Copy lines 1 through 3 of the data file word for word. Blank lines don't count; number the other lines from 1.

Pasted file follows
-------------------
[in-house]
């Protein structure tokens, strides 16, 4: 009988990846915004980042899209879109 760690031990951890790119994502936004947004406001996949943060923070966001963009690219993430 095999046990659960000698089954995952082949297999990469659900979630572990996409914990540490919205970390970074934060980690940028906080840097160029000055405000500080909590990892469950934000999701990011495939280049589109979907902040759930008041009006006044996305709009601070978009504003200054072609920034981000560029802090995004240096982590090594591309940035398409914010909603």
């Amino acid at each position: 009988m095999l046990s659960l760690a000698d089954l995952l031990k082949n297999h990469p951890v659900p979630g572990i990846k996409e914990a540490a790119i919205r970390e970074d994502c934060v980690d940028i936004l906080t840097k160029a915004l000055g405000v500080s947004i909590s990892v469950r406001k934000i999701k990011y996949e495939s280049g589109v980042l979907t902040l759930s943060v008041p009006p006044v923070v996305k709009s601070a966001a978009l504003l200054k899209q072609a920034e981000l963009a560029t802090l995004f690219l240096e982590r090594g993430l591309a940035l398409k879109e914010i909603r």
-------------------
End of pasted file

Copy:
[in-house]
């Protein structure tokens, strides 16, 4: 009988990846915004980042899209879109 760690031990951890790119994502936004947004406001996949943060923070966001963009690219993430 095999046990659960000698089954995952082949297999990469659900979630572990996409914990540490919205970390970074934060980690940028906080840097160029000055405000500080909590990892469950934000999701990011495939280049589109979907902040759930008041009006006044996305709009601070978009504003200054072609920034981000560029802090995004240096982590090594591309940035398409914010909603």
């Amino acid at each position: 009988m095999l046990s659960l760690a000698d089954l995952l031990k082949n297999h990469p951890v659900p979630g572990i990846k996409e914990a540490a790119i919205r970390e970074d994502c934060v980690d940028i936004l906080t840097k160029a915004l000055g405000v500080s947004i909590s990892v469950r406001k934000i999701k990011y996949e495939s280049g589109v980042l979907t902040l759930s943060v008041p009006p006044v923070v996305k709009s601070a966001a978009l504003l200054k899209q072609a920034e981000l963009a560029t802090l995004f690219l240096e982590r090594g993430l591309a940035l398409k879109e914010i909603r």